"There is such a variety of baby products available in stores that it can be overwhelming. Add to that the pressure you often feel from your peers to have the latest and greatest of baby equipment. Add to that still the bombardment of products that promise to make your baby smarter, faster.
When you want to be hip AND have those things that make mommying a little easier, how do you keep from breaking the budget?For those women who are past the child-raising stage, do you have difficulty with these pressures in wanting to provide the "goodies" for the grandchildren? Do you see them as a hindrance towards a child's natural ability to develop? What were some ways that you were able to achieve similar benefits without all the bells and whistles?"
I somehow managed to get by without a changing table, an exersaucer, a bobby pillow, or a bouncer with my first child. Her cradle was borrowed. Her wardrobe consisted mainly of onesies. And when it came time to move her into a crib, we started with just a mattress on the floor. We had the bare bones essentials, and just a couple luxuries (diaper genie, swing - both of which have lasted all this time, and stroller - we're on our second now), and we got by just fine. You'd hardly know by looking at her that she was so "deprived". Lol.
But as soon as I could afford some fun stuff, I got it. I got the boppy pillow with #2. And seriously, that was a great investment. It's lasted me 3 pregnancies now. I also got the bouncy seat. Or whatever you call it. So useful, I cannot even remember the proper name for it. Yeah - thumbs down on that one. But I was sure I needed yet another baby container. By the time I had #3, I also got the exersaucer. Another good investment - it's gotten tons of mileage by our last 2 babies. And finally, with #4, a baby gym. Meh... those things really depend on the child. Sasha was unamused, whereas Drew - who played with a borrowed one - just loved it.
Throughout the pregnancies, there have been some very good, worthwhile purchases, and some very frivoulous ones. I recall a side-sleeping positioner that was rejected by all my babies. As well as a "kick and play" (similar to the more expensive baby gym). We were given a bottle warmer and sanitizer, neither of which came in good use.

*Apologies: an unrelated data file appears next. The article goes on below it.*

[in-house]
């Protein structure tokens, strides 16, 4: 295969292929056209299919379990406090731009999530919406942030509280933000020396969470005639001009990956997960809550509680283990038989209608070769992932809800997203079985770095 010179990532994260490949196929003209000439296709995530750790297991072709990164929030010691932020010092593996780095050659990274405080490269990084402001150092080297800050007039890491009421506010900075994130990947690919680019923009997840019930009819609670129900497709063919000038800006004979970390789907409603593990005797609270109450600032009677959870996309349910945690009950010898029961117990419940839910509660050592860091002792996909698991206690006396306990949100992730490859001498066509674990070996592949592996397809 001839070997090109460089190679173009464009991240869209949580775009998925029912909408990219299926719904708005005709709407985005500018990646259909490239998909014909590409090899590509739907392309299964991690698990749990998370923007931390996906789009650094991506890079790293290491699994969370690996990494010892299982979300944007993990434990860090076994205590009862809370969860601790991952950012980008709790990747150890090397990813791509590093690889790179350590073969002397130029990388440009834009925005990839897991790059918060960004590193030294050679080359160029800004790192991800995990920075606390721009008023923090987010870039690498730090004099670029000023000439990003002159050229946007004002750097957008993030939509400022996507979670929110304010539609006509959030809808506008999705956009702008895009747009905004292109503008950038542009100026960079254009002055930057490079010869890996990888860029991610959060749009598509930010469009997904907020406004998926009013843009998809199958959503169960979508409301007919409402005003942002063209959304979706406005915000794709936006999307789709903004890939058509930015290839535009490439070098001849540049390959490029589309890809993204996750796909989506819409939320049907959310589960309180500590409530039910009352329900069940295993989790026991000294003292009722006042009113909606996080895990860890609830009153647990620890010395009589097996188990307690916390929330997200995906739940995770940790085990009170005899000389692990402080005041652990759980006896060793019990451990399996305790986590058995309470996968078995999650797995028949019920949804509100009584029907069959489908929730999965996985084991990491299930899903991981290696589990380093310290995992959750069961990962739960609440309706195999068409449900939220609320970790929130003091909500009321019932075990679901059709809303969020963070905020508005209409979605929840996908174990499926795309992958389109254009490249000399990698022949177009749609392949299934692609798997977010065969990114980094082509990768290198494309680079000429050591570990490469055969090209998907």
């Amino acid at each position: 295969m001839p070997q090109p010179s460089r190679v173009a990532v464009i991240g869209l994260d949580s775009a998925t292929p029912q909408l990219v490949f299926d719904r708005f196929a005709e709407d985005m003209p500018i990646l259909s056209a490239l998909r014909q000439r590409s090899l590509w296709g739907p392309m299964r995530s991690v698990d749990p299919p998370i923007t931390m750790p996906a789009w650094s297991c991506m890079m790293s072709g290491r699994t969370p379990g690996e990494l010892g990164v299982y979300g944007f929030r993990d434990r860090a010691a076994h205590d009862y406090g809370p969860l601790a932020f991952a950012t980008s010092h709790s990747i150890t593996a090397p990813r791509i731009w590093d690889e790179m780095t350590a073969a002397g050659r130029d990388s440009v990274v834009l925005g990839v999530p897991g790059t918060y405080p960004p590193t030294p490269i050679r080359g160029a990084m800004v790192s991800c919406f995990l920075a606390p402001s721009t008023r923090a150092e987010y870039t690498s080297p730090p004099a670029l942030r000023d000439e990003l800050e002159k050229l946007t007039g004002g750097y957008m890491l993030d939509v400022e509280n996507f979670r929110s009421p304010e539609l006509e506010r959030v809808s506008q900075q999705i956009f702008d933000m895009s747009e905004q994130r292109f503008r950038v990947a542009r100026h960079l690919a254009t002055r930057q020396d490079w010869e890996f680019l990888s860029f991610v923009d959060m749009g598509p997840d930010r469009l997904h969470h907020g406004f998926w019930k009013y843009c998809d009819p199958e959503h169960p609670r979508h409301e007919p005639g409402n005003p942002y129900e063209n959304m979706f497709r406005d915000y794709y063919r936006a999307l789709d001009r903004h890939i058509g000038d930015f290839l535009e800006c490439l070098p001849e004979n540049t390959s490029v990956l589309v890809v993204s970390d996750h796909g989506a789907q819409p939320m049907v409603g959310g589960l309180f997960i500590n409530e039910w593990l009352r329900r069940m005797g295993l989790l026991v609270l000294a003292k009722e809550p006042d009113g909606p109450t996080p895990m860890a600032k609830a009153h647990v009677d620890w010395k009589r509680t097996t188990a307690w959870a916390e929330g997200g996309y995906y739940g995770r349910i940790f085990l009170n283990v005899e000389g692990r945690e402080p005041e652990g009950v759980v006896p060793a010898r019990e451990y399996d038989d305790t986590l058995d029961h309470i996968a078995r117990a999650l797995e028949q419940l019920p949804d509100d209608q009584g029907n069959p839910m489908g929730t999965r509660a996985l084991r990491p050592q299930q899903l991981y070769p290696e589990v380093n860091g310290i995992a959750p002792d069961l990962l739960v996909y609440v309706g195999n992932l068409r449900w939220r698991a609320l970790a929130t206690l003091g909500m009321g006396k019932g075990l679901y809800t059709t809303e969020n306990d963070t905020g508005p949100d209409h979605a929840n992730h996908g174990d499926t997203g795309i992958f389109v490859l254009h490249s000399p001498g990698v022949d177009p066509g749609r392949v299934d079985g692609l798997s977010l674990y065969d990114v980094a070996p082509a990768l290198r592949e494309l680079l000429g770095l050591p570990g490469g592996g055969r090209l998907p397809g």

I have loved, however, my baby food processor. It is perfect for small amounts of food. Other wise purchases have been burp cloths (lots of them - you never know if you're gonna get a real spitter), lap pads (thick washable changing pad - hard to find) and a really good breast pump (I have used a Medela Pump in Style for 3 babies now).
Now. You all know. how I love. the baby toppings. Lol. That's the only way I know to describe the "fun stuff". If it's a boy, well you'll save a bundle in this area. If it's a girl, my suggestion is to get crafty, and fast. Baby girl bows and jewelry and outfits can be insanely over priced. But easy to reproduce yourself. And oh so much fun!
As for the toys and all that... I think a baby could grow up with a good set of blocks and learn every bit as much through play as a baby with all the bells and whistles. I vividly remember my creative pretend play as a child... setting up a grocery store in our living room, making a doll house out of shoes boxes, throwing a blanket on the ground and pretending it was a pool. With a chair to jump off of as our diving board. And very little of that play involved toys.
If we're not careful, we're going to raise our children entirely in a digital world where everything is put up on a screen for them, and little is left to their own imagination. Why are we so afraid of idle time? Is there some chance of mental degression if our children are not stimulated 24/7? Baby Einstein videos anyone?
I think there is value in boredom. Not unattended boredom, mind you. But boredom is what gets our children problem solving. It gets them thinking about creative ways to fill their time. I like to give my kids a bag of odds and ends and watch them come up with some way to have fun with them. A paper towel roll becomes a telescope. A pencil and string become a fishing rod. A plastic plate becomes a shield. A sheet becomes a toga. A wooden spoon works well as a wand. A pillow case makes a great cape. I also love a good homemade toy.
I hope some first time mother stumbles across some of these posts. There are millions of lists out there - of baby layettes and baby's first library and baby's nursery needs. I both got by without half the stuff suggested to me and found that I didn't need some things I really held out for! The truth is, your baby needs very little, and certainly not all at once. There is plenty of time to assess, even after he/she arrives. It is amazing how little you care about what they are wearing once they finally arrive.
Don't forget to see what Morning Glory's readers have to say! We'd both appreciate your comments AND links!